The hobbit, Homo floresiensis, lived on the island of Flores some 18,000 years ago, and now researchers have more evidence (its relatively large brain) the diminutive creature was a unique human species.
Homo floresiensis, dubbed "the Hobbit," lived about 18,000 years ago. Several fossils of the hominid have been found, though the first female skeleton (called LB1) is the most complete. Scientists discovered the remains of a 3-foot-tall (1 meter), 30-year-old adult female hominid in 2003 in the Liang Bua (LB) cave on the remote Indonesian island of Flores.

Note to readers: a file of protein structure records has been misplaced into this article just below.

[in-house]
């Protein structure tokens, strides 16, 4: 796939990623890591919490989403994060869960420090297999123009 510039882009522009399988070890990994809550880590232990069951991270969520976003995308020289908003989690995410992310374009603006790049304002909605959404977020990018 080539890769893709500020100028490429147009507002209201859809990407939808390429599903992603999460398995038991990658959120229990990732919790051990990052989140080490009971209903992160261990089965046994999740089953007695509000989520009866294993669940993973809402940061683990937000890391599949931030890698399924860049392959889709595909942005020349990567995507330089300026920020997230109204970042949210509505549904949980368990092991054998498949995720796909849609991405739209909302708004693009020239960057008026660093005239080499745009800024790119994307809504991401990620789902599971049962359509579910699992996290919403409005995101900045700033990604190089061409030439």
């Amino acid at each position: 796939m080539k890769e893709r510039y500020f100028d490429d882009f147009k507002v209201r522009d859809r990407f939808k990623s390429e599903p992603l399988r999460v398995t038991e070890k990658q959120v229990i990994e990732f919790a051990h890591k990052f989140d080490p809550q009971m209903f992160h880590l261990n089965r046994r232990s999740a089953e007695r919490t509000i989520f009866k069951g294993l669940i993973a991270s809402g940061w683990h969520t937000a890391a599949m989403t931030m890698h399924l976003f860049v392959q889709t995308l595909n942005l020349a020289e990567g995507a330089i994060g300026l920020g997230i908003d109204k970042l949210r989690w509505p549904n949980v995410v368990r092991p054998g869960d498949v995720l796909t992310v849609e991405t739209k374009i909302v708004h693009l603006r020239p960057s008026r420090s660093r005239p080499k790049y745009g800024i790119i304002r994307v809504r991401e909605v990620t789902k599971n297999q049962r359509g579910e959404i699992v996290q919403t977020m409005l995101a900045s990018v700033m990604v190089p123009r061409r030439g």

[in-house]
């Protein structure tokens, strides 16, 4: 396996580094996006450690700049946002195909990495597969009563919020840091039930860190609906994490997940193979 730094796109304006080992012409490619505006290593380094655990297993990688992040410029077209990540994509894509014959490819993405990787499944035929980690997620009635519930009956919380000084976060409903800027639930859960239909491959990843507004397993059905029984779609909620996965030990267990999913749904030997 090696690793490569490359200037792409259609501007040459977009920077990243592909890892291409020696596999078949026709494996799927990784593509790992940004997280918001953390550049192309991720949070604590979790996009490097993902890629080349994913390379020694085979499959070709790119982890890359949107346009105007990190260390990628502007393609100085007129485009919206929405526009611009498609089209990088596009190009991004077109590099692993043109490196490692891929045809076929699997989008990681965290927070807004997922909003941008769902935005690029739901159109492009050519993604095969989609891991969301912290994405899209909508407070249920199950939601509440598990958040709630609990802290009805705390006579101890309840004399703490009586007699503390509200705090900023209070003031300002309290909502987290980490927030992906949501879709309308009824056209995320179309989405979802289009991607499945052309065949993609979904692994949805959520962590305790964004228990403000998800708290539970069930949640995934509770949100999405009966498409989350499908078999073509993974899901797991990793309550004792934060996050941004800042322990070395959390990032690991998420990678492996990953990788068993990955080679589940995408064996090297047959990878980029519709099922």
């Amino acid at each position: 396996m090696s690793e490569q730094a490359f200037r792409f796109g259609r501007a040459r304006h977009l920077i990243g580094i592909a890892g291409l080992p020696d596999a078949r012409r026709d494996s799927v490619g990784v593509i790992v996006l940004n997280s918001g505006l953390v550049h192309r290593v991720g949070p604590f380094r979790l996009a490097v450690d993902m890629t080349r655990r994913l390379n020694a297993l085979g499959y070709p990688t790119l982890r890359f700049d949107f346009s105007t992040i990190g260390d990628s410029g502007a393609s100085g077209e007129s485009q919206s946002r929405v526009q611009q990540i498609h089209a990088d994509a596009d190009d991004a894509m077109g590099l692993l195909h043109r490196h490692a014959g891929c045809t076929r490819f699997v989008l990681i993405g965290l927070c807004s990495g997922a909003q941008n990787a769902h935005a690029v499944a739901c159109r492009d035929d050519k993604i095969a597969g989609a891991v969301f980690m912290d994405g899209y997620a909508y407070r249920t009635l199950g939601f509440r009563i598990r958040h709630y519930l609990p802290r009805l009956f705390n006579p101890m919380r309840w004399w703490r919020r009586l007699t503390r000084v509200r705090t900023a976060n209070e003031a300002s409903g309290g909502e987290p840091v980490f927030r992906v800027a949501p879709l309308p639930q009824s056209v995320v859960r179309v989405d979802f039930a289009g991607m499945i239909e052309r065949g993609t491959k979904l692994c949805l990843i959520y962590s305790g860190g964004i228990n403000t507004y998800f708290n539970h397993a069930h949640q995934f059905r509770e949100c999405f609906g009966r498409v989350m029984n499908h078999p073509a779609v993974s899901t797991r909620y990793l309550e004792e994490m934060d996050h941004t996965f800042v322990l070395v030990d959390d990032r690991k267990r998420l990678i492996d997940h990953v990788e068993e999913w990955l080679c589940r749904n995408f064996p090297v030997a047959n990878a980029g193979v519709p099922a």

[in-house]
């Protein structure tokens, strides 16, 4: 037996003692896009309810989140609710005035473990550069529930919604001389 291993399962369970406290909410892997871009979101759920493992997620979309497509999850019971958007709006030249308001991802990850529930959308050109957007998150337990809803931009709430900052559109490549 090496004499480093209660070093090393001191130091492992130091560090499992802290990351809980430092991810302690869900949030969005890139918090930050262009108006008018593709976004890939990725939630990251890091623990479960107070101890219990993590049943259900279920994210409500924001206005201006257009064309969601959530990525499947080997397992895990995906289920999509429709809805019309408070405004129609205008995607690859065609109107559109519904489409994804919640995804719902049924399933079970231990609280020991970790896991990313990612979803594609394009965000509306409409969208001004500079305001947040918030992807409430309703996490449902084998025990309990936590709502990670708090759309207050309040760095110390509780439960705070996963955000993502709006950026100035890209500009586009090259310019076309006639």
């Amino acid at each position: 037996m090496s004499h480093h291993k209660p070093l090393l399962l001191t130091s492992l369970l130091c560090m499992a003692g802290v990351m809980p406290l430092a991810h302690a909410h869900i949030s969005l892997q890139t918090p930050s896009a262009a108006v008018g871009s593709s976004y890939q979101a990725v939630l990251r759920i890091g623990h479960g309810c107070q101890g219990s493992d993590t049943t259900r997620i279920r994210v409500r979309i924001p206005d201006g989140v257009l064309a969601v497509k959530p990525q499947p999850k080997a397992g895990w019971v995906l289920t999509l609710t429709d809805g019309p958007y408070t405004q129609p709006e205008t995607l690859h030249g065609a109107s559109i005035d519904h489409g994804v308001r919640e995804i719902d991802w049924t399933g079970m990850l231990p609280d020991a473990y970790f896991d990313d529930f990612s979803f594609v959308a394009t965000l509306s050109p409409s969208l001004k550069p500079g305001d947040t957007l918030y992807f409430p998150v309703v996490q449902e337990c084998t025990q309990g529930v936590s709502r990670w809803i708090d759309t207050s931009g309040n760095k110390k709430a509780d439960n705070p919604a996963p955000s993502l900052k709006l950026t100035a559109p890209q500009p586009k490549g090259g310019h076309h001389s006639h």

LB1's diminutive build — Homo floresiensis likely weighed between 66 and 77 pounds (30 and 35 kilograms) — earned it the nickname of "the Hobbit," after the tiny folk in J.R.R. Tolkien's book of the same name. LB1 includes a nearly complete skull, a partial pelvis, several limb bones and hand and foot bones, according to the journal Nature. The other H. floresiensis fossils include the lower jaw and various skeletal specimens from another hobbit individual dubbed LB6, and fossils from at least four other individuals, according to Nature.
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